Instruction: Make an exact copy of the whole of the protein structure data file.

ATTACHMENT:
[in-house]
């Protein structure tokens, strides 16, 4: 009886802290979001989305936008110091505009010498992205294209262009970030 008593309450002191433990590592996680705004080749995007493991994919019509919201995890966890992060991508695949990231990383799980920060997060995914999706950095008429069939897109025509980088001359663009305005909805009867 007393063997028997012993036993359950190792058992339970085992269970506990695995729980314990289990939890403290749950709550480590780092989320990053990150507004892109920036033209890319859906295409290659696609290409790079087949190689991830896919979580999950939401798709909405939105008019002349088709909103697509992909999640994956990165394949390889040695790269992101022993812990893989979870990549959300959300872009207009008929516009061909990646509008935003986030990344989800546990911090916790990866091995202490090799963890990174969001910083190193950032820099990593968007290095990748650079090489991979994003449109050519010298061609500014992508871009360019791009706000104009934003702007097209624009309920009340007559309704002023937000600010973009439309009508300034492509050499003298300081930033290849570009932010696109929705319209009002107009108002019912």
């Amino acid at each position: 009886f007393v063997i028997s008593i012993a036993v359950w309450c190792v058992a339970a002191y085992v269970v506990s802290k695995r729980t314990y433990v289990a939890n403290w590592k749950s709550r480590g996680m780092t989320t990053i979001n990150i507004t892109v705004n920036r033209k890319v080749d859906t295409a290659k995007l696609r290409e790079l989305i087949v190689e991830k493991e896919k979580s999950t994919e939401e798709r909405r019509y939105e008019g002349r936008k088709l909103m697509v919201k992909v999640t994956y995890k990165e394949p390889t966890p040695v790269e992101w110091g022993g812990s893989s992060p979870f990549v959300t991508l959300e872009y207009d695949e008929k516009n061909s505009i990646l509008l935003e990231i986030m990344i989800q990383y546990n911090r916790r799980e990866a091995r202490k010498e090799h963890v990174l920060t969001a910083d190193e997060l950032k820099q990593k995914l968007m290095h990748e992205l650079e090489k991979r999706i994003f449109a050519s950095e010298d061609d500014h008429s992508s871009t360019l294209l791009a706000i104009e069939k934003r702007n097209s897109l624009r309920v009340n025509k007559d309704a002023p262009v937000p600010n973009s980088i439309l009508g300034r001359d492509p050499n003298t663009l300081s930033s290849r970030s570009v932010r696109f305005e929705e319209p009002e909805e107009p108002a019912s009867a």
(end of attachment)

[in-house]
């Protein structure tokens, strides 16, 4: 009886802290979001989305936008110091505009010498992205294209262009970030 008593309450002191433990590592996680705004080749995007493991994919019509919201995890966890992060991508695949990231990383799980920060997060995914999706950095008429069939897109025509980088001359663009305005909805009867 007393063997028997012993036993359950190792058992339970085992269970506990695995729980314990289990939890403290749950709550480590780092989320990053990150507004892109920036033209890319859906295409290659696609290409790079087949190689991830896919979580999950939401798709909405939105008019002349088709909103697509992909999640994956990165394949390889040695790269992101022993812990893989979870990549959300959300872009207009008929516009061909990646509008935003986030990344989800546990911090916790990866091995202490090799963890990174969001910083190193950032820099990593968007290095990748650079090489991979994003449109050519010298061609500014992508871009360019791009706000104009934003702007097209624009309920009340007559309704002023937000600010973009439309009508300034492509050499003298300081930033290849570009932010696109929705319209009002107009108002019912």
């Amino acid at each position: 009886f007393v063997i028997s008593i012993a036993v359950w309450c190792v058992a339970a002191y085992v269970v506990s802290k695995r729980t314990y433990v289990a939890n403290w590592k749950s709550r480590g996680m780092t989320t990053i979001n990150i507004t892109v705004n920036r033209k890319v080749d859906t295409a290659k995007l696609r290409e790079l989305i087949v190689e991830k493991e896919k979580s999950t994919e939401e798709r909405r019509y939105e008019g002349r936008k088709l909103m697509v919201k992909v999640t994956y995890k990165e394949p390889t966890p040695v790269e992101w110091g022993g812990s893989s992060p979870f990549v959300t991508l959300e872009y207009d695949e008929k516009n061909s505009i990646l509008l935003e990231i986030m990344i989800q990383y546990n911090r916790r799980e990866a091995r202490k010498e090799h963890v990174l920060t969001a910083d190193e997060l950032k820099q990593k995914l968007m290095h990748e992205l650079e090489k991979r999706i994003f449109a050519s950095e010298d061609d500014h008429s992508s871009t360019l294209l791009a706000i104009e069939k934003r702007n097209s897109l624009r309920v009340n025509k007559d309704a002023p262009v937000p600010n973009s980088i439309l009508g300034r001359d492509p050499n003298t663009l300081s930033s290849r970030s570009v932010r696109f305005e929705e319209p009002e909805e107009p108002a019912s009867a």